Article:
Ridley and Fuller get caned by Stoat as well over the same Ridley presentation.

  3. #3 Lionel A
    February 11, 2013

    Latimer,

    After you have answered #73 then consider this again :

    What is more this says nothing about pelagic forms especially those which inhabit polar seas and which for the basis of the food chain there, a food chain which helps support life over a wider range of the globe.

    Grist to that mill being found here:

    Frequently Asked Questions About Ocean Acidification. You are in desperate need of a broader education it would seem.

  4. #4 Vince Whirlwind
    February 19, 2013

    This article gives an overview for precedents we are aware of in relation to acidification:
    http://indymedia.org.au/2010/02/21/marine-extinction-looms-with-ocean-acidification-increasing

    organisms living deep down on the ocean floor are adapted to much more stable conditions. A rapid and severe geochemical change in their environment would make their survival precarious.

    “The widespread extinction of these ocean floor organisms during the Paleocene-Eocene greenhouse warming and acidification event tells us that similar extinctions in the future are possible.”

    During the Paleocene-Eocene event changes ocurred over several thousands of years allowing adaption to occurr through migration towards the poles and evolutionary adaption. The current rate of change ocurring over several decades is unprecedented in the past 65 million years, and one that challenges the potential for marine calcifiers such as coal, and plankton to adapt.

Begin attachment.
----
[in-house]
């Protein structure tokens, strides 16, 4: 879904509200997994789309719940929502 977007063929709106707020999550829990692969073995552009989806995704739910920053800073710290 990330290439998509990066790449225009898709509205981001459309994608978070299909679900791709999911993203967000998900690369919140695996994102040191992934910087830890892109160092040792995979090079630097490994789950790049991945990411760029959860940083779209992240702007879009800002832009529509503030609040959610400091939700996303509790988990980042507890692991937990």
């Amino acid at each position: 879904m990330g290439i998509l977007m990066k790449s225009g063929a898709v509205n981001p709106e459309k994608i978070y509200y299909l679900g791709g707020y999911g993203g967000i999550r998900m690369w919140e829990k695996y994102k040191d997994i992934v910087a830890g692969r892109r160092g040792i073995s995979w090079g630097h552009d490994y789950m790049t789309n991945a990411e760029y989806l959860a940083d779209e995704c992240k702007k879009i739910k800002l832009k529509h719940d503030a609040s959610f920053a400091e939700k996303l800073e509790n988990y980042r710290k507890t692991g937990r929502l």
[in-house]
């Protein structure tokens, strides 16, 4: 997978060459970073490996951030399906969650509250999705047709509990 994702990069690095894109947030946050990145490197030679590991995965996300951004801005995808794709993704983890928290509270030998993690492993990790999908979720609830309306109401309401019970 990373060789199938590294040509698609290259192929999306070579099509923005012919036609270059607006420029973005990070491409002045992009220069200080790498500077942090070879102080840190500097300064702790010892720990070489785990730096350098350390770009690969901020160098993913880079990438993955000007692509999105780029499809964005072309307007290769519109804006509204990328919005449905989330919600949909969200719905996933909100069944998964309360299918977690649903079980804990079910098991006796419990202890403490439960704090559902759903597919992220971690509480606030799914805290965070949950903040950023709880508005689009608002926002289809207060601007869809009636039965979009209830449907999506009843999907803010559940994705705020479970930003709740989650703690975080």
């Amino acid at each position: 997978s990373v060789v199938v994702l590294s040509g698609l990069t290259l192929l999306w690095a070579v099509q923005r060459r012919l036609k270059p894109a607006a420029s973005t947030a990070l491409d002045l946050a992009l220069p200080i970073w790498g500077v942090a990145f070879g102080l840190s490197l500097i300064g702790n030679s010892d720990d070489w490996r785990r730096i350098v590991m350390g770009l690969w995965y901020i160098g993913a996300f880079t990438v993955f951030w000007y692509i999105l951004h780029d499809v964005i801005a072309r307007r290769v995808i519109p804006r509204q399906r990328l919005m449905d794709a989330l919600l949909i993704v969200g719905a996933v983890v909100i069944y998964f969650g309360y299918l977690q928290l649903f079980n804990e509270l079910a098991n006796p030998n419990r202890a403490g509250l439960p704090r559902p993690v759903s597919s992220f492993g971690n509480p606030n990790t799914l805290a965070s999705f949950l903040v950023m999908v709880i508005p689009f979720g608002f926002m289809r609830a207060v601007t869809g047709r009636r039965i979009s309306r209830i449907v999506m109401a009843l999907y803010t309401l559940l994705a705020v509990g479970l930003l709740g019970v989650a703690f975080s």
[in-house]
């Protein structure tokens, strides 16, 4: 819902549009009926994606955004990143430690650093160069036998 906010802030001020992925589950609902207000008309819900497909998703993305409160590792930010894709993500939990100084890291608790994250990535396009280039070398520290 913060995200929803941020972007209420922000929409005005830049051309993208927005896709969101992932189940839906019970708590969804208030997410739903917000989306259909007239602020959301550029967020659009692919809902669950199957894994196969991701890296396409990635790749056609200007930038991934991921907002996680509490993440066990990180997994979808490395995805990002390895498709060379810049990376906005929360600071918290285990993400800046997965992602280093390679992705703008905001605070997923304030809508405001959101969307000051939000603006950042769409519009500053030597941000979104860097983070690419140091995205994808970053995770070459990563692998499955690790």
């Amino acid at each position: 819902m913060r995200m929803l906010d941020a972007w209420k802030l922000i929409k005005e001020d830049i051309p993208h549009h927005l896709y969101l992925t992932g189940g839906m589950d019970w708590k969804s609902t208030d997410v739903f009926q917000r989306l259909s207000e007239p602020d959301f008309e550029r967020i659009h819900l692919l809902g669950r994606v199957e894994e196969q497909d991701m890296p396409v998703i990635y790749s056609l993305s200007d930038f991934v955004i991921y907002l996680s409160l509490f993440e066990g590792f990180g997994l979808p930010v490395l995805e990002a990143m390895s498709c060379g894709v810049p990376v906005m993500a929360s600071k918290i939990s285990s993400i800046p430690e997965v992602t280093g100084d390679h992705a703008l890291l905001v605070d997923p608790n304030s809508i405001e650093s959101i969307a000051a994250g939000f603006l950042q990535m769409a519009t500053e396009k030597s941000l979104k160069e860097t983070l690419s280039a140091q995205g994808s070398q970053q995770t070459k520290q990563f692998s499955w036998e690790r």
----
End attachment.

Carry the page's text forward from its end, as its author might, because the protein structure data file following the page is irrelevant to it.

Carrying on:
The Nature Geoscience report abstract warns “In our simulation of future ocean conditions, we find an undersaturation with respect to carbonate in the deep ocean that exceeds that experienced during the Palaeocene-Eocene thermal maximum and could endanger calcifying organisms. Furthermore, our simulations show higher rates of environmental change at the surface for the future than the Palaeocene-Eocene thermal maximum, which could potentially challenge the ability of plankton to adapt.”

    Carl Zimmer writing in An Ominous Warning on the Effects of Ocean Acidification in Yale environment 360 reports that Ridgwell estimated that current ocean acidification is taking place at ten times the rate that preceded the mass extinction 55 million years ago . This rate of change may spell doom for many marine species, particularly ones that live in the deep ocean.

    According to a Marine Climate Change reportcard released by Australian Marine Scientists in November 2009 “The level of atmospheric CO2 is now higher than at any time in at least the past 650,000 years, and probably has not been as high as present levels for 20 million years. The current rate of increase of CO2 in the atmosphere is one hundred times greater than the most rapid increases during major climate changes over the last 650,000 years. Approximately half the fossil-fuel CO2 emitted by man has now dissolved into the ocean.”

    It would seem rather foolish to subscribe to Latimer’s ignorance-based “no worries” approach.

    I, for one, rather enjoy my baked snapper or grilled orange roughy.